LETTERS TO THE EDITOR - Think more openly about other cultures

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Ten years ago on Sept. 11 I was attending grade six in College Place. This year on Sept. 11 I was flying into a major city in the Middle East. I was 11 then. I am 21 now.

On that day 10 years ago, I sat in a classroom at Meadowbrook Intermediate School listening to the teacher try to comfort a roomful of confused children as we watched one of the most horrific attacks any generation of Americans had experienced.

I never would have suspected then that one day I would be living in the Muslim world, attempting to acquire their language, trying to learn their culture and adhere to their traditions. Nor did I speculate I would be falling in love with such a precious people.

Ten years ago I didn't see them as precious people. I didn't even know how. I had no Muslim friends, and I had never met an Arabic person. All I knew were mugshots of terrorists and pictures of airplanes crashing into buildings.

I didn't know that some day I would share meals with Arab families, drink tea with Muslim friends, or live in a place where every morning I am woken to the sound of a mosque inviting its neighbors to pray. On that day 10 years ago I only knew sadness.

This year I know something I didn't know then. I know now it is impossible to understand a group of people when we have only ever experienced the very worst of that group. We cannot judge the people of the Middle East based upon our memories of that sad day in 2001. This year, 10 years from that day of tragedy, I am gladly flying into a city I love, in a part of the world I never thought I would be, to kiss faces I've missed, ask of the condition of mothers whom I have never met, and swap stories of a summer holiday spent apart.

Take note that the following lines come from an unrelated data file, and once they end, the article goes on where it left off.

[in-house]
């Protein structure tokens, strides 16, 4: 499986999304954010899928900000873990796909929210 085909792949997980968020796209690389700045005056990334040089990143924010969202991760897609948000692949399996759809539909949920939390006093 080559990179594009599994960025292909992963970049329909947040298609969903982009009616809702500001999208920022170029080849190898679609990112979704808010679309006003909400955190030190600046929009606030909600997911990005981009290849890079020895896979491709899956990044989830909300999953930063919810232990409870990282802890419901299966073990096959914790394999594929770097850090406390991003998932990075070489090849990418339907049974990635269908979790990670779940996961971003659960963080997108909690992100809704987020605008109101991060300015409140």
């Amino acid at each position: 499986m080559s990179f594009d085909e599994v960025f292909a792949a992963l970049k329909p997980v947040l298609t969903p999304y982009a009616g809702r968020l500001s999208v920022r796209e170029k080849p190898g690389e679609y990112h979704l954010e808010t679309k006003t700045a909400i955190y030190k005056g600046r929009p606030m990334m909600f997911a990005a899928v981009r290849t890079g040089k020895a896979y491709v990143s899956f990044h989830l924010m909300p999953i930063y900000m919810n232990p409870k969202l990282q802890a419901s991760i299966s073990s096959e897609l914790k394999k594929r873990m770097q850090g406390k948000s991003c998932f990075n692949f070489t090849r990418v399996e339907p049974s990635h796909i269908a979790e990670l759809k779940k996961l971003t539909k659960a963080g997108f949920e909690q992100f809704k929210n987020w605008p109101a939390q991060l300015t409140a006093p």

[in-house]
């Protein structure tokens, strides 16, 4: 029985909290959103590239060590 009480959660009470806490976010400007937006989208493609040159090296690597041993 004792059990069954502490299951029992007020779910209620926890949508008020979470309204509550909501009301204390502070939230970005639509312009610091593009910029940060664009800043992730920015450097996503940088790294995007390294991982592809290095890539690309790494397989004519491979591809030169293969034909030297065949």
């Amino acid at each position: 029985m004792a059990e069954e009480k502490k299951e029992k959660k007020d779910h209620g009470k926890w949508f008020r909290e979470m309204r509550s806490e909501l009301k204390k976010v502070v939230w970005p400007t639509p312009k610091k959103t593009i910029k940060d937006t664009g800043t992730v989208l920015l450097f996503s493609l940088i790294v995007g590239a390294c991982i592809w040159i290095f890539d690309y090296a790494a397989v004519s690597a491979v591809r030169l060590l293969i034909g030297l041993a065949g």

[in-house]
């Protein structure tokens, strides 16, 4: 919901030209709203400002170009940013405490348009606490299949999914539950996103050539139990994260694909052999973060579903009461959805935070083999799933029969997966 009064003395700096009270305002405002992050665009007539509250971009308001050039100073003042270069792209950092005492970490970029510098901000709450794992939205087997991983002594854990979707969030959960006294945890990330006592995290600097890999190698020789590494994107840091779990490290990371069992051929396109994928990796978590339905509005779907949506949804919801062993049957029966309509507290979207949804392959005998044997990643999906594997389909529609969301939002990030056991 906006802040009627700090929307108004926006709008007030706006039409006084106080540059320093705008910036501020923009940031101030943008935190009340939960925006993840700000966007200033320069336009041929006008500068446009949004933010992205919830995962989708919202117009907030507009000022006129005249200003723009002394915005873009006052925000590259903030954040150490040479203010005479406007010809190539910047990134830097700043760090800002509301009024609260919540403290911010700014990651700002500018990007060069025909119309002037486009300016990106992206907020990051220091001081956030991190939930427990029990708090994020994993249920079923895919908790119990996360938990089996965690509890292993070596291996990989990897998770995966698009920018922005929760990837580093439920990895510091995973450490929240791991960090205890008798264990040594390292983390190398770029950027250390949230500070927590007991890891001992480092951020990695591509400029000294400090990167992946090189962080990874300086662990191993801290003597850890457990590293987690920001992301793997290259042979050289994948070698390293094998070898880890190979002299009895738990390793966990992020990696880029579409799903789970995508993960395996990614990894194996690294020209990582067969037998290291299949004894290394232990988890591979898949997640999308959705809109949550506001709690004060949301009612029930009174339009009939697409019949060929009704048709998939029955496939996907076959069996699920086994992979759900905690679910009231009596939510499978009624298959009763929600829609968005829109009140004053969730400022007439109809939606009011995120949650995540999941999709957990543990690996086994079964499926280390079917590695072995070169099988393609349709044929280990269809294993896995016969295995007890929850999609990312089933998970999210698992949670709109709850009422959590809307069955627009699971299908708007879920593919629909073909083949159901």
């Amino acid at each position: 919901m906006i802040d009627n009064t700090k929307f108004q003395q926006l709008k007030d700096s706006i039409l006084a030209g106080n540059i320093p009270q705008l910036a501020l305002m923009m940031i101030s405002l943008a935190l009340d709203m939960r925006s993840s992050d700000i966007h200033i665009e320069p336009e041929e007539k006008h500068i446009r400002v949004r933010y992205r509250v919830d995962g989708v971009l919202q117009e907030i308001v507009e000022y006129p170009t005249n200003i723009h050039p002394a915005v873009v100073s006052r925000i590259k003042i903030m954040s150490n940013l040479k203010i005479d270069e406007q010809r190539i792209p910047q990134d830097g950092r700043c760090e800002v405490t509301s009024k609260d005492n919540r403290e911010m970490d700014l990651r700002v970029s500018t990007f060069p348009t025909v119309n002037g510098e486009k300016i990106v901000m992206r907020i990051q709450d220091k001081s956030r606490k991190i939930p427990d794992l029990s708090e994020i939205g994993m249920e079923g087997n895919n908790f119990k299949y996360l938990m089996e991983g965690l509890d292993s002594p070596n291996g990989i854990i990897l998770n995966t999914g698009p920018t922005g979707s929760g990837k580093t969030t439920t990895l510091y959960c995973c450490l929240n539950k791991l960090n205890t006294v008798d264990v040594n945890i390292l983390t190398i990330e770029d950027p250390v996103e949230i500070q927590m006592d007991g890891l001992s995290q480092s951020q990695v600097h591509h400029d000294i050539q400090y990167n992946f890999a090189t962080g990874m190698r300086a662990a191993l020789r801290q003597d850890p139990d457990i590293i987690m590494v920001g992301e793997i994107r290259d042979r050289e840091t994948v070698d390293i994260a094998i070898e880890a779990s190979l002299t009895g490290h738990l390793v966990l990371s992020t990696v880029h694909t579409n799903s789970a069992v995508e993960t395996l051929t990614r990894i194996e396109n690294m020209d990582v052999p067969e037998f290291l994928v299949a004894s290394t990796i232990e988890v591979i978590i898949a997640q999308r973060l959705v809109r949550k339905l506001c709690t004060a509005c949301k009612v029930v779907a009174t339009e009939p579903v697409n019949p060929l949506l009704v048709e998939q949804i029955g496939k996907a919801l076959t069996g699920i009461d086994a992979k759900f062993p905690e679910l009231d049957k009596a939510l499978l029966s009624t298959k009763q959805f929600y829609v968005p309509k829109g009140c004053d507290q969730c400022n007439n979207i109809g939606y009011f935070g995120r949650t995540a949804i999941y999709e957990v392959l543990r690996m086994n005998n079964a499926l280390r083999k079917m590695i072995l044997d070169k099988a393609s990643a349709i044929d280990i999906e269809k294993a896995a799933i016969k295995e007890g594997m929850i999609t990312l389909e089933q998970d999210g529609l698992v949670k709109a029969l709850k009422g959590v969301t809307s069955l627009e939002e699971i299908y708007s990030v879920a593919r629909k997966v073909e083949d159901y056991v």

Sept. 11, 2001, changed many things in our world. But it didn't change the fact that even though a people may speak the same language, or have similar-sounding names, or even be from the same country, they do not all think the same.

Every culture has different opinions within itself. Different factions. Different values. I encourage all Americans to think more openly of a people whom most have never known, in hopes that maybe someday we may even love a people so foreign to ourselves.

Micah Studer

Walla Walla

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